As a member charity of Brain Tumour Research, Brainwaves NI are delighted with this amazing research breakthrough against the most aggressive brain tumours. Read their article below:
A simple blood test could help diagnose high-grade brain tumours in the future sparing patients from high-risk surgery. The new technique has been proven for glial tumours including glioblastoma (GBM), the most commonly diagnosed high-grade brain tumour in adults.
The findings of a clinical study which took place at the Brain Tumour Research Centre of Excellence at Imperial College London could mean patients with suspected high-grade gliomas, including GBM, astrocytomas and oligodendrogliomas, could get quicker confirmation of the presence of a glioma tumour, potentially speeding up the start of their treatment. It could also eliminate the need for surgical biopsies which carry significant risk, particularly for those with underlying health conditions.
Crucially, as well as speeding up diagnoses in patients who cannot have biopsies – which is vital for fast-growing, highly aggressive cases – this new technology is inexpensive and simple to implement within the clinic setting, meaning that it can easily be adopted by clinicians to improve care.
The work has already attracted the attention of the body responsible for advancing public health in the US, the Food and Drug Administration (FDA), and hopes are now of a larger study here in the UK which, if successful, could mean patients with suspected high-grade tumours benefit from this breakthrough in as little as two years.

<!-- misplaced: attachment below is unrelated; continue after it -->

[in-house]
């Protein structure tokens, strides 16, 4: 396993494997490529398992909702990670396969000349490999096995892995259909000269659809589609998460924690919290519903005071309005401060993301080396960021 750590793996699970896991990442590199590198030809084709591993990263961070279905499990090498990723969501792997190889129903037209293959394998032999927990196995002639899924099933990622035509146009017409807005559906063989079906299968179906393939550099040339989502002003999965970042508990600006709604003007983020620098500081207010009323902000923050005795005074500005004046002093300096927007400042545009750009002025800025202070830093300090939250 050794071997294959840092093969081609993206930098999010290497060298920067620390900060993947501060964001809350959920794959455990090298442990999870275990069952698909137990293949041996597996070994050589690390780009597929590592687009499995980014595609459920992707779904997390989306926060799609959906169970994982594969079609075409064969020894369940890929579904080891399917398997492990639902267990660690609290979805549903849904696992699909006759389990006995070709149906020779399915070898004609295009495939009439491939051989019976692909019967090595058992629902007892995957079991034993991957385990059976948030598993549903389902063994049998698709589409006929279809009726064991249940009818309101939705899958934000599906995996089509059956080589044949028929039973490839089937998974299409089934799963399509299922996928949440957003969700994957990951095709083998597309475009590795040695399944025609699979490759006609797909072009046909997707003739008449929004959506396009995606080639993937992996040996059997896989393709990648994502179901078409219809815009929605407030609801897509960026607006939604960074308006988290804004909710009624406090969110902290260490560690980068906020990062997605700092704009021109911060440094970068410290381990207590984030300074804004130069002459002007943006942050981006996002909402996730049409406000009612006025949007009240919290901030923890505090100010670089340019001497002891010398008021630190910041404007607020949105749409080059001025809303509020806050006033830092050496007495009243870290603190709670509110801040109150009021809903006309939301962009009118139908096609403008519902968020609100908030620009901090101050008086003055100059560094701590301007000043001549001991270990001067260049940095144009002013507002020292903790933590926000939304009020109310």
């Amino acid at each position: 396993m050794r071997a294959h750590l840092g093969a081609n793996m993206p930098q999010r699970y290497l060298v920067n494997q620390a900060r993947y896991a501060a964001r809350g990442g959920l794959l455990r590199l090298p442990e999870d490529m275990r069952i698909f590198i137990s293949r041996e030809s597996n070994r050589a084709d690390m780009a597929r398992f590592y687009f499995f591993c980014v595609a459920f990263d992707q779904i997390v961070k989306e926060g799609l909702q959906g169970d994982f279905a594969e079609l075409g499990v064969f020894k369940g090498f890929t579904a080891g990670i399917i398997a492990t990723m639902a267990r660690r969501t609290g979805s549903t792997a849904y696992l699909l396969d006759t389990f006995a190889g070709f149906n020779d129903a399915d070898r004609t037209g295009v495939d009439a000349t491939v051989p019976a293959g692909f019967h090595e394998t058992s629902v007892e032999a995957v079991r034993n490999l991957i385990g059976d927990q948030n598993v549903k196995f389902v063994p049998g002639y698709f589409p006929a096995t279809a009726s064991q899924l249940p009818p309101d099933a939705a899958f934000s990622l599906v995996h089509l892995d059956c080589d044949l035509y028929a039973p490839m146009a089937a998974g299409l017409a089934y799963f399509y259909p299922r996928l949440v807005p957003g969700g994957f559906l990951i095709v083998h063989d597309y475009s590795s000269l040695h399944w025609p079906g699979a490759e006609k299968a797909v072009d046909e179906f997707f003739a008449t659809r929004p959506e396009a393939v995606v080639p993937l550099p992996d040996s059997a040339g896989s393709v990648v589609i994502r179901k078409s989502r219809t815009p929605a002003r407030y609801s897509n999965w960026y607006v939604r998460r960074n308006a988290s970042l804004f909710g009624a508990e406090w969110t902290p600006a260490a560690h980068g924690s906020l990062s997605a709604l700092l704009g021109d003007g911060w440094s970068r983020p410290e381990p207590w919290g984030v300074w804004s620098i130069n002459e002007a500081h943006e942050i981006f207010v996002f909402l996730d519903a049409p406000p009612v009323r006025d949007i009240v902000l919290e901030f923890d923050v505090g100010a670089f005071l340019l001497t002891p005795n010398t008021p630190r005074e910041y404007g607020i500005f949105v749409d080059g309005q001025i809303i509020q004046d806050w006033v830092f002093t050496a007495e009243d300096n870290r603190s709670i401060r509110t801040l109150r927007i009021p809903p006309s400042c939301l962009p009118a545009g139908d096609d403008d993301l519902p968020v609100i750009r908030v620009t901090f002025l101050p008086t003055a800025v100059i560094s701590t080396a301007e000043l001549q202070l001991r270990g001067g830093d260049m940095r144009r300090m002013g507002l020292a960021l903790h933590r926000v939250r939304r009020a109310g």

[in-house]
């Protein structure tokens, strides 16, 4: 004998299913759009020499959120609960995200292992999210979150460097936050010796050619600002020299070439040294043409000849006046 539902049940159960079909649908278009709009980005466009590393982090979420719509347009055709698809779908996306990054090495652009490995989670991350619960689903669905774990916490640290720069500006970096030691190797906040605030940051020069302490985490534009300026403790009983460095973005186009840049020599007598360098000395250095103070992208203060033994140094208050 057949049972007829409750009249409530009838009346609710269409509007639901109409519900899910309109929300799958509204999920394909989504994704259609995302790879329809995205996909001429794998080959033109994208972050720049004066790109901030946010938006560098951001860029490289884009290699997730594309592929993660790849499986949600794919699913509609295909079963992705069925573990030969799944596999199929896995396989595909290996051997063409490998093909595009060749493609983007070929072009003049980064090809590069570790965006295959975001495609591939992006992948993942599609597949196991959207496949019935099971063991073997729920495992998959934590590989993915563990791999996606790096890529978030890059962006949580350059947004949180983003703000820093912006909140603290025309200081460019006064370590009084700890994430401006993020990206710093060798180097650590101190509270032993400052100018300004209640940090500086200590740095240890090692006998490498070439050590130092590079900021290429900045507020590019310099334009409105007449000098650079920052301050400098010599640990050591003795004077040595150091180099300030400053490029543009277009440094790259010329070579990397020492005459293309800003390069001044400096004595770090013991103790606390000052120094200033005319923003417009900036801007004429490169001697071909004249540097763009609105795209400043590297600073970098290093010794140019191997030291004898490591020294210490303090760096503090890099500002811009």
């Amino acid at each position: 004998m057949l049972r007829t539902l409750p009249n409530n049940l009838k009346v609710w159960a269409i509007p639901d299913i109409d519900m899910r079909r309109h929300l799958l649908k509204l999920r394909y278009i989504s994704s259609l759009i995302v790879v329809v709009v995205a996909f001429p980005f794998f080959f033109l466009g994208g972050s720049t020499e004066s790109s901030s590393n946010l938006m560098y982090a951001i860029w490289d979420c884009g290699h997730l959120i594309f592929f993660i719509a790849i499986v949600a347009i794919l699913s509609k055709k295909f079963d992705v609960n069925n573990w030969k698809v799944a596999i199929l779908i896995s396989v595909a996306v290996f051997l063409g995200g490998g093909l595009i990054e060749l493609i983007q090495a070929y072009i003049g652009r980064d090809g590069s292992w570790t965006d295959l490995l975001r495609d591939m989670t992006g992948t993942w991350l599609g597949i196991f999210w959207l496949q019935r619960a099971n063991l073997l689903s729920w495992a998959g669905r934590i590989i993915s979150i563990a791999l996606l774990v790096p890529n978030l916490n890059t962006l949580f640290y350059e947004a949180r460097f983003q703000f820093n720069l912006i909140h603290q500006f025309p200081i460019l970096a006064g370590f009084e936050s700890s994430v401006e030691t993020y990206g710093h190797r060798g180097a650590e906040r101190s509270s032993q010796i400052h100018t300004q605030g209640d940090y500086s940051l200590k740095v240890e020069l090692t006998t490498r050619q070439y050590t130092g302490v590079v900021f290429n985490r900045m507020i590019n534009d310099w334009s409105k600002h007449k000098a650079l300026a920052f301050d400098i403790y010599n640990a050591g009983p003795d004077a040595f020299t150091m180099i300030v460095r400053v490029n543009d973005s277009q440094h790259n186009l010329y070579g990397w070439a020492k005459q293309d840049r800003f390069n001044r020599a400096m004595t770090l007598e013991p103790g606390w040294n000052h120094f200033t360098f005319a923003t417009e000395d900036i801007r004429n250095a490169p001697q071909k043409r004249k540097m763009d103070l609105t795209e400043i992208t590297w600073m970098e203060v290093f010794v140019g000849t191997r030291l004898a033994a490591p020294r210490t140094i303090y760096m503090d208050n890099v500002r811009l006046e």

Dr Nel Syed, who leads our Centre at Imperial, said: “A non-invasive, inexpensive method for the early detection of brain tumours is critical for improvements in patient care. There is still some way to go, but this solution could help people where a brain biopsy or surgical resection of the tumour is not possible due to the location of the tumour or other constraints. Through this technology, a diagnosis of inaccessible tumours can become possible through a risk-free and patient-friendly blood test. We believe this could be a world-first as there are currently no non-invasive or non-radiological tests for this type of tumour.
The TriNetre-Glio blood test works by isolating tumour cells that have broken free from the tumour circulating in the blood. The isolated cells are then stained and can be identified under a microscope. The work has been funded by Datar Cancer Genetics.
GBM patient Steve Ackroyd was initially misdiagnosed with and treated for epilepsy, with his brain tumour diagnosis coming three months later, in August 2022. The 47-year-old, who has a 12-year-old daughter, had a biopsy followed by radiotherapy and chemotherapy and is currently undergoing immunotherapy treatment in Germany, financed through a crowdfunding page his wife, Francesca, set up.
Francesca said: “In Steve’s case he went through a surgical biopsy to determine his tumour type, and we also found out that its diffuse nature meant it is inoperable. We waited seven weeks for the results only to find out that the tissue was later deemed to be a ‘poor sample.’ Unfortunately, all the delays cost us precious time when he could have been on treatment.